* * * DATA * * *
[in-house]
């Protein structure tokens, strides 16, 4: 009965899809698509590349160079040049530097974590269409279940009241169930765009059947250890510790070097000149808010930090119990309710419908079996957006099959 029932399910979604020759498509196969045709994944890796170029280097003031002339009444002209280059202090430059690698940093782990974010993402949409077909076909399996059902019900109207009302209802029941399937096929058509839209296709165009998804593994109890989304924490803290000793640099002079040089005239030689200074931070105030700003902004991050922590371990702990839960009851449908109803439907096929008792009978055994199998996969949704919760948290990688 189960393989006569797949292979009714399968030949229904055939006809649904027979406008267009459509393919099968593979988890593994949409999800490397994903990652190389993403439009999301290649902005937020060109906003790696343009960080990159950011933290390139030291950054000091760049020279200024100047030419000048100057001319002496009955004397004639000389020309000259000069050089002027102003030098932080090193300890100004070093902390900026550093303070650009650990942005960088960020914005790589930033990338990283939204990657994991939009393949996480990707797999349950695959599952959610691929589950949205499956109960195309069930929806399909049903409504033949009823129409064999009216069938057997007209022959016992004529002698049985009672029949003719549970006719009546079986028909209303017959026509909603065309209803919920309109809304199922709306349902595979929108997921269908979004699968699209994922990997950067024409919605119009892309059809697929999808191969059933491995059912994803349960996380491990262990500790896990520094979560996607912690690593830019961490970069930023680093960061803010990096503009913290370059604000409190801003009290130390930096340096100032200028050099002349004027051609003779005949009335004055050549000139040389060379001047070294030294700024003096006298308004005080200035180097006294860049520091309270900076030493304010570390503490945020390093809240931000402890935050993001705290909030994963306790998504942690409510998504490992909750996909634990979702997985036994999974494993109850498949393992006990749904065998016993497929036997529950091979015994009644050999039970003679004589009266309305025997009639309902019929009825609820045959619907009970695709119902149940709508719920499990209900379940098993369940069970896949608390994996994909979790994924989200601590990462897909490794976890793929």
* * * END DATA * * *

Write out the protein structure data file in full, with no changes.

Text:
[in-house]
């Protein structure tokens, strides 16, 4: 009965899809698509590349160079040049530097974590269409279940009241169930765009059947250890510790070097000149808010930090119990309710419908079996957006099959 029932399910979604020759498509196969045709994944890796170029280097003031002339009444002209280059202090430059690698940093782990974010993402949409077909076909399996059902019900109207009302209802029941399937096929058509839209296709165009998804593994109890989304924490803290000793640099002079040089005239030689200074931070105030700003902004991050922590371990702990839960009851449908109803439907096929008792009978055994199998996969949704919760948290990688 189960393989006569797949292979009714399968030949229904055939006809649904027979406008267009459509393919099968593979988890593994949409999800490397994903990652190389993403439009999301290649902005937020060109906003790696343009960080990159950011933290390139030291950054000091760049020279200024100047030419000048100057001319002496009955004397004639000389020309000259000069050089002027102003030098932080090193300890100004070093902390900026550093303070650009650990942005960088960020914005790589930033990338990283939204990657994991939009393949996480990707797999349950695959599952959610691929589950949205499956109960195309069930929806399909049903409504033949009823129409064999009216069938057997007209022959016992004529002698049985009672029949003719549970006719009546079986028909209303017959026509909603065309209803919920309109809304199922709306349902595979929108997921269908979004699968699209994922990997950067024409919605119009892309059809697929999808191969059933491995059912994803349960996380491990262990500790896990520094979560996607912690690593830019961490970069930023680093960061803010990096503009913290370059604000409190801003009290130390930096340096100032200028050099002349004027051609003779005949009335004055050549000139040389060379001047070294030294700024003096006298308004005080200035180097006294860049520091309270900076030493304010570390503490945020390093809240931000402890935050993001705290909030994963306790998504942690409510998504490992909750996909634990979702997985036994999974494993109850498949393992006990749904065998016993497929036997529950091979015994009644050999039970003679004589009266309305025997009639309902019929009825609820045959619907009970695709119902149940709508719920499990209900379940098993369940069970896949608390994996994909979790994924989200601590990462897909490794976890793929």